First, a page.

Please also note that the email says the "question was not sent to the client."

Naturally, I challenged the moderators on this decision. I have included the text of my reply email below.

 2:45 PM (23 hours ago)

"I know you don't really care and you will try some fake line of apology and empathy in an attempt to try and make me feel better. Save your time, it will not work. I submitted a question about information included in the message attached to the lead. The message request had nothing to do with information contained in the lead. That was a separate request entirely. My question had to do with the message request not the event request.

My business model currently does not include a studio or other indoor location. I must ask these questions or I will not be wasting my money on a lead bid only to learn that the client wants a studio: something I cannot provide. It is a waste of my time and money and also the customer's time.

I am now declining quotes where your company deletes my legitimate questions. I have declined this quote. My spouse is encouraging me to cancel my account with you. I'm beginning to seriously consider it based upon the repeated behavior like this which your company is displaying."

Thumbtack has started sending out these auto-generated email responses when I reply to a question removal email. That started in January. Given their response below and their previous track record of finally sending a reply at least a week late, I expected no less than to have to wait till I had forgotten the matter for the reply to arrive.

"Hi Audrey,

Thank you for getting in touch with Thumbtack Customer Support. 2014 has started with a bang for Thumbtack - we've experienced a significant increase in support contacts, and it may take up to 5 business days for us to respond. We thought it was important to let you know about our current delays and to tell you that we're doing everything we can to get to your email as fast as possible. In the meantime, feel free to check out our help center at - it contains lots of useful information and it's likely you'll find the answer to your question.

Thank you for your patience.

Thumbtack Support"

I was highly surprised to see the following email in my inbox this morning. Note that the name is exactly the same as the previous lead and that it addresses my concerns voiced in my protest email. No preferred photo location is given either, it is listed as "As recommended."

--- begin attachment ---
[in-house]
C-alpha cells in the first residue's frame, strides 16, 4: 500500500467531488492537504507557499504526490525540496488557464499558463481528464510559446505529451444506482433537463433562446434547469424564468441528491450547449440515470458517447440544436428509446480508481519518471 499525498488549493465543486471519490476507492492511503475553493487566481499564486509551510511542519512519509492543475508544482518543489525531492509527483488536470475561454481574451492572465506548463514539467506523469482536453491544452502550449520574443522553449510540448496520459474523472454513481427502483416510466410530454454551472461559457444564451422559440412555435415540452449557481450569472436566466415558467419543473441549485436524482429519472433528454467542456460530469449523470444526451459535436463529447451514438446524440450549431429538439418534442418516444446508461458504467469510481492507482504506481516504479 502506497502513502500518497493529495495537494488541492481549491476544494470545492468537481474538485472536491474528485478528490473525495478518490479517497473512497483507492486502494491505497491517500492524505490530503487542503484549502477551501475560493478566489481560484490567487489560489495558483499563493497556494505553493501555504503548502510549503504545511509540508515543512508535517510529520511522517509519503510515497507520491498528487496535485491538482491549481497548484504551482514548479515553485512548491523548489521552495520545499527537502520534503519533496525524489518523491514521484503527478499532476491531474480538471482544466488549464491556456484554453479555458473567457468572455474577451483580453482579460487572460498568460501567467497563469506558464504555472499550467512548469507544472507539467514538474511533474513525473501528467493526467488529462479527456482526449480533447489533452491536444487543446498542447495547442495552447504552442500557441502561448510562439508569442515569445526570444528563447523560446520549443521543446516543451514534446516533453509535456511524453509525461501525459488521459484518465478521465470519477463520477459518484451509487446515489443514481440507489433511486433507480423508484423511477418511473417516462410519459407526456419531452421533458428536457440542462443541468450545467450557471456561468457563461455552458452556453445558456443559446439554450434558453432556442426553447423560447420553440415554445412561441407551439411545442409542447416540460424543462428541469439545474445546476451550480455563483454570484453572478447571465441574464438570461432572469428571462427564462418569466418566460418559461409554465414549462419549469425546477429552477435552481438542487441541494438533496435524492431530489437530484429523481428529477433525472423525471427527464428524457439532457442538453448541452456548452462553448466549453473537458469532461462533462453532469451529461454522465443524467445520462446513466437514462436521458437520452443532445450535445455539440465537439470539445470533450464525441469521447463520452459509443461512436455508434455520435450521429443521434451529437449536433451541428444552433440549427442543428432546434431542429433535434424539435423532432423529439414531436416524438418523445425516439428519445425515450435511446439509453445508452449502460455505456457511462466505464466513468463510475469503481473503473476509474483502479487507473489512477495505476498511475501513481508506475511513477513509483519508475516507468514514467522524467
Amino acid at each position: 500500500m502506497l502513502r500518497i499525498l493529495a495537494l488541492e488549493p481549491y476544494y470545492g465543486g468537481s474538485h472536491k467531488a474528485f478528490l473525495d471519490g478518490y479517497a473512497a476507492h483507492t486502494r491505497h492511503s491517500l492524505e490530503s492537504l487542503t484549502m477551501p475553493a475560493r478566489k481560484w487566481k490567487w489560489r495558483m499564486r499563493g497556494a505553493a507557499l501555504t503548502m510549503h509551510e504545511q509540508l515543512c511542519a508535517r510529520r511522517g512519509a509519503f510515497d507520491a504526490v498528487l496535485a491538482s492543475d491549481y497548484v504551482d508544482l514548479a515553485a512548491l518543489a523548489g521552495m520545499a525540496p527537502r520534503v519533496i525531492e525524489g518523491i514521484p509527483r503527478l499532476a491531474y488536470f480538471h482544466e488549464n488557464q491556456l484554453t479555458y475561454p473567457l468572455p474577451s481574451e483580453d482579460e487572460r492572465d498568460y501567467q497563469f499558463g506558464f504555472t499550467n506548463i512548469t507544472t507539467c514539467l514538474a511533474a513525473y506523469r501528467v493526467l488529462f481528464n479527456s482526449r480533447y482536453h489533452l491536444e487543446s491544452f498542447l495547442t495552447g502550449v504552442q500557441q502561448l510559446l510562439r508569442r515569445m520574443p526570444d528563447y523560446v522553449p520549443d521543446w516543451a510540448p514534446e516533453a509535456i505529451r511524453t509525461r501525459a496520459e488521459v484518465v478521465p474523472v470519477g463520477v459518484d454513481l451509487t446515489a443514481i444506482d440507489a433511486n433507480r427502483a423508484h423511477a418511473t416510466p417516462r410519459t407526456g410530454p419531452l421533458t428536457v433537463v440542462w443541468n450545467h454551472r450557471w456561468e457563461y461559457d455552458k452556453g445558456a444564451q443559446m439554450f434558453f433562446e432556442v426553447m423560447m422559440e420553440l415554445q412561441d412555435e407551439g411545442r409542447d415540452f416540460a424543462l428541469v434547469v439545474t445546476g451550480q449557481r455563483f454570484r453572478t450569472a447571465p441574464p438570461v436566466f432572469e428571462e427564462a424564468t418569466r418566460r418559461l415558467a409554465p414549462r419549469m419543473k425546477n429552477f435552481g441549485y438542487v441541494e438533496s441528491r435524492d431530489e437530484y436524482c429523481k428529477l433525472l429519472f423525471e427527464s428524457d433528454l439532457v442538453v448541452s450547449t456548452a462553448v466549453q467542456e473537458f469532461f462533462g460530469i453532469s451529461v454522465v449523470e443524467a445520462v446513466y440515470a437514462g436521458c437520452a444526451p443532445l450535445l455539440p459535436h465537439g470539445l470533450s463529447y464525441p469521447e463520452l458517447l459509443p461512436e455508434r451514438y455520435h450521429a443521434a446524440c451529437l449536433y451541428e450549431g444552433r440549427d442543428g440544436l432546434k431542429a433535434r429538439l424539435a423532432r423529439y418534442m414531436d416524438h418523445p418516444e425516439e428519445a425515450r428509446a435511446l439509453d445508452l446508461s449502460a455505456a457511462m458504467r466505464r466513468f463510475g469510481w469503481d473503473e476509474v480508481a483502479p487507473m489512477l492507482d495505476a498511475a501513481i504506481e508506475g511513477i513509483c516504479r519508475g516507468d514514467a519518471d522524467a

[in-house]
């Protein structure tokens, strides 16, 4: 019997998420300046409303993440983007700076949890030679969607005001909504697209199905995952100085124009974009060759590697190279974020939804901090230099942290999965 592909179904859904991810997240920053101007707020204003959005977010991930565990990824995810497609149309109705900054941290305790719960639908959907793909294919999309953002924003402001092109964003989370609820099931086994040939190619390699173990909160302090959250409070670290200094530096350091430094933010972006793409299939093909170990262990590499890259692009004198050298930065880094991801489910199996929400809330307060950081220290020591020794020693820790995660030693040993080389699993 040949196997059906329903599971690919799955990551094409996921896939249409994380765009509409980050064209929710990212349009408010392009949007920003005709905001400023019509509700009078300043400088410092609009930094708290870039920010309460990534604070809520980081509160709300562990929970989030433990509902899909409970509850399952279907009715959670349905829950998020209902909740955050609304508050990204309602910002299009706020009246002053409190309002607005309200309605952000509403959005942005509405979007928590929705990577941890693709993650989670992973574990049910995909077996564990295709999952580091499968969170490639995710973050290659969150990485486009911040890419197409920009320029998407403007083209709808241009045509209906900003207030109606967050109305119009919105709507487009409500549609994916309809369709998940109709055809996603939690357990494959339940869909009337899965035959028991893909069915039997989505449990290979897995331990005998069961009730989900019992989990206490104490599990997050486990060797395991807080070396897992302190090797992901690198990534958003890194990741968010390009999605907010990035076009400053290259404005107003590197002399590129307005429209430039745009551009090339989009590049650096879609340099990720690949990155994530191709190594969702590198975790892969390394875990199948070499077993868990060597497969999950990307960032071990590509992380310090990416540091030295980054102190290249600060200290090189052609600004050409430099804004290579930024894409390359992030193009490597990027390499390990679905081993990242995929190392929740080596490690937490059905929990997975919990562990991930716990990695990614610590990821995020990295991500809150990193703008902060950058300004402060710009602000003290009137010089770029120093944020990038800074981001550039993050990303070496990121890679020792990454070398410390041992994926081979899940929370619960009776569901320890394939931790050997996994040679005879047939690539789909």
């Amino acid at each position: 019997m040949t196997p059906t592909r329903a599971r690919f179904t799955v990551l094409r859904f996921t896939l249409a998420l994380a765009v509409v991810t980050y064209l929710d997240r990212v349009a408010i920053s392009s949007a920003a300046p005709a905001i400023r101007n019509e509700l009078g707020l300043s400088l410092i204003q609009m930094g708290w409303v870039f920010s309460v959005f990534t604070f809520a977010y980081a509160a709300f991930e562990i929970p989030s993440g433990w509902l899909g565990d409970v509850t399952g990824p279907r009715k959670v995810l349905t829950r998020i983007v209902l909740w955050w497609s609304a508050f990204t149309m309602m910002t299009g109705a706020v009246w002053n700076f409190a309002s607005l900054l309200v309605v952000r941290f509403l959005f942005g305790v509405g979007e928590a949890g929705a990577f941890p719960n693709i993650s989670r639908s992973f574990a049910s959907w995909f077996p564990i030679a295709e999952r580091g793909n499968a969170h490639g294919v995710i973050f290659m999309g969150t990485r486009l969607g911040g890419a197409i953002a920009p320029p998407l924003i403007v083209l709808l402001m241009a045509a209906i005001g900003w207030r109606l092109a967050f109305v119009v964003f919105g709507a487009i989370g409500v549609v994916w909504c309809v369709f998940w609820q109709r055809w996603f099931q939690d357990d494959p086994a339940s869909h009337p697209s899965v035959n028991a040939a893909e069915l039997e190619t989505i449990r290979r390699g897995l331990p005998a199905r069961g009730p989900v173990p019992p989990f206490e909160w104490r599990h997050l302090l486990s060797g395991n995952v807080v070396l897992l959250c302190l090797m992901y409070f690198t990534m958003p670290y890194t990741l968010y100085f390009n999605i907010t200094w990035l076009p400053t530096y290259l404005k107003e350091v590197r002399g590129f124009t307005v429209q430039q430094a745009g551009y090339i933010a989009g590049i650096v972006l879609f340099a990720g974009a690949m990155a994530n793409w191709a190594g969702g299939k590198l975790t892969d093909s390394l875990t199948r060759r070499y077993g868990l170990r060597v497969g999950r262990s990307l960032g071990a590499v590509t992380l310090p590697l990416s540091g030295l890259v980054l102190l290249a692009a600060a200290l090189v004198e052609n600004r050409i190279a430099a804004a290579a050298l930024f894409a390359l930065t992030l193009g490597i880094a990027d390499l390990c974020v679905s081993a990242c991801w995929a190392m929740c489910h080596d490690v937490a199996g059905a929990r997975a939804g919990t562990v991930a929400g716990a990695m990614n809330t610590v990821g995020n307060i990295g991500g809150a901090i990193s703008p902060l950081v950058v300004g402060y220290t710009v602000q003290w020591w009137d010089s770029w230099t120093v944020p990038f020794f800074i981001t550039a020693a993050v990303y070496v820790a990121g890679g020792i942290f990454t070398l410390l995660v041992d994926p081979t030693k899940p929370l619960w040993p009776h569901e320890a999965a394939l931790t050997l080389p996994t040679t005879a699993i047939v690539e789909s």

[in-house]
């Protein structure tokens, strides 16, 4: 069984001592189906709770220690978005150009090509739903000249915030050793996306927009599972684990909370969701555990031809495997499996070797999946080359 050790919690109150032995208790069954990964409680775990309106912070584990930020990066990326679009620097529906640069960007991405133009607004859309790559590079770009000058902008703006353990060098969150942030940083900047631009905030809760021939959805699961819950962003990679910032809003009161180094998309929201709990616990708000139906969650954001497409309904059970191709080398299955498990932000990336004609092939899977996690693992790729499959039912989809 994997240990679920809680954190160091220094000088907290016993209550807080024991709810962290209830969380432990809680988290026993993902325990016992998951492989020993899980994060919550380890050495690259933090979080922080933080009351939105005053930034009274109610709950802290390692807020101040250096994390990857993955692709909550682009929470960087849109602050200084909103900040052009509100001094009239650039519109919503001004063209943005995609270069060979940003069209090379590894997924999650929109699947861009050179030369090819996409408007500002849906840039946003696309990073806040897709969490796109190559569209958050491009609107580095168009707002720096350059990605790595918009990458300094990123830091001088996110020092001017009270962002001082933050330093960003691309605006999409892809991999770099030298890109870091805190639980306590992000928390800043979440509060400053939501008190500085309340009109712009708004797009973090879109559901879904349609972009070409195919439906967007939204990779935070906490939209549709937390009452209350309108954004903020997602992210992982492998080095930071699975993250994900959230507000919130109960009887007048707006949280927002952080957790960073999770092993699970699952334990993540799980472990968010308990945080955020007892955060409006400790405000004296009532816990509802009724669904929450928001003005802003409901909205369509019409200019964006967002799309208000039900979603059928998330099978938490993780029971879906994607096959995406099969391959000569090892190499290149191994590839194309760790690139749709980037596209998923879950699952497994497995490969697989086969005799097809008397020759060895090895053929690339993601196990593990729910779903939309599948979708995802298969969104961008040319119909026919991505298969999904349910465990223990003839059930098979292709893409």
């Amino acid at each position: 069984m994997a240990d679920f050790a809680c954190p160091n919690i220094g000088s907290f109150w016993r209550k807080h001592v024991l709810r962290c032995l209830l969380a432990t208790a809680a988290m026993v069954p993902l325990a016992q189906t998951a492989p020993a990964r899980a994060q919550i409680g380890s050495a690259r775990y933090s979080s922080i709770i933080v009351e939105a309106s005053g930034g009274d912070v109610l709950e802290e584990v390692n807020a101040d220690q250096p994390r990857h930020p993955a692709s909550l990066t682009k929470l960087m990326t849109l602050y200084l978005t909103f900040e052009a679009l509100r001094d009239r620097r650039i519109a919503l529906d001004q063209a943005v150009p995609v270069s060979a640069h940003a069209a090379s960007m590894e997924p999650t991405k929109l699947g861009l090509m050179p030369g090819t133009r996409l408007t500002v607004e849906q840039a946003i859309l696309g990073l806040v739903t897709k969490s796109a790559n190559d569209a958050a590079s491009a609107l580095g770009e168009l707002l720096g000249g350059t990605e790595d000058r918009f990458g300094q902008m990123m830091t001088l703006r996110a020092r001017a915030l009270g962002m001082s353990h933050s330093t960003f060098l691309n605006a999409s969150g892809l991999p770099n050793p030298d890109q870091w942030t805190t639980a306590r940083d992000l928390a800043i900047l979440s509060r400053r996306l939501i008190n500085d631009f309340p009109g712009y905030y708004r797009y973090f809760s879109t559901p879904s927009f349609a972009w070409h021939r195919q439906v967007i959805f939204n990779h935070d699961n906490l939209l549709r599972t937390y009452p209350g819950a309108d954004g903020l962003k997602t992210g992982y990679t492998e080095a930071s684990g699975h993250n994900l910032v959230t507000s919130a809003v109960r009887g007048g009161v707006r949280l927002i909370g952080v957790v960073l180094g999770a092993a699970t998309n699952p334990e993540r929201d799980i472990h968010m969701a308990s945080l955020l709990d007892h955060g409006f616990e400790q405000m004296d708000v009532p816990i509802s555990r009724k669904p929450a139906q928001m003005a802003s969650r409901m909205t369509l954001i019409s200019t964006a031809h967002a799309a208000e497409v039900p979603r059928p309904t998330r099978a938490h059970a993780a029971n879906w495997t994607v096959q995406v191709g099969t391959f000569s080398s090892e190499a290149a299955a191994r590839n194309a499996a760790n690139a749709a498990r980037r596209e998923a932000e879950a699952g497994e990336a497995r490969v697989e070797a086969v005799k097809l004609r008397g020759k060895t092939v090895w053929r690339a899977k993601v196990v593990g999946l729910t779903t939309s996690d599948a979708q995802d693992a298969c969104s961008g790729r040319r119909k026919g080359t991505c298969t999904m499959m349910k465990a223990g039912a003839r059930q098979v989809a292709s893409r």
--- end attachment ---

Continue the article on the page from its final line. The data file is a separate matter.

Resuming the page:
10:48 AM (3 hours ago)

Courtney O.
Portrait Photographer Needed Submit Quote
Profile Consumer Location
Photo type
Couple portrait
Photo shoot location
As recommended
Photo products
CD / DVD: No,
Online or digital proofs and prints: No,
Physical proofs and prints: No,
Ability to purchase prints online: No,
Album: No,
I'm not sure: Yes,
Other: engagement/invitation photos
Total budget for photographer's services and images
I'm not sure yet

When As soon as possible
Where Idaho Falls, ID 83402
Service professionals may travel to my address OR I will travel to the provider up to 25 miles.

Now I might be all wrong about this, but something smells very fishy to me.

I suppose that Thumbtack could have informed Courtney that she needed to submit the engagement job as a separate lead. I have seen listings about engagement photos needed too on a wedding lead. This is the first time that I have seen someone deliberately submit a wedding with engagement photos needed THEN submit the engagement photos as a separate lead. This is also the first time that I have declined a lead.

People don't usually keep THAT on top of their email. Vendors get a 72ish hour window in which to submit a bid. This is a mighty quick turn around for a public question which was not submitted to the client. How would she know that I had a question unless she was, perhaps, a moderator herself? I'm still not declaring that is submitting fake leads, as I still don't have absolute proof, but this evidence is pretty strongly implying that those kinds of actions are taking place.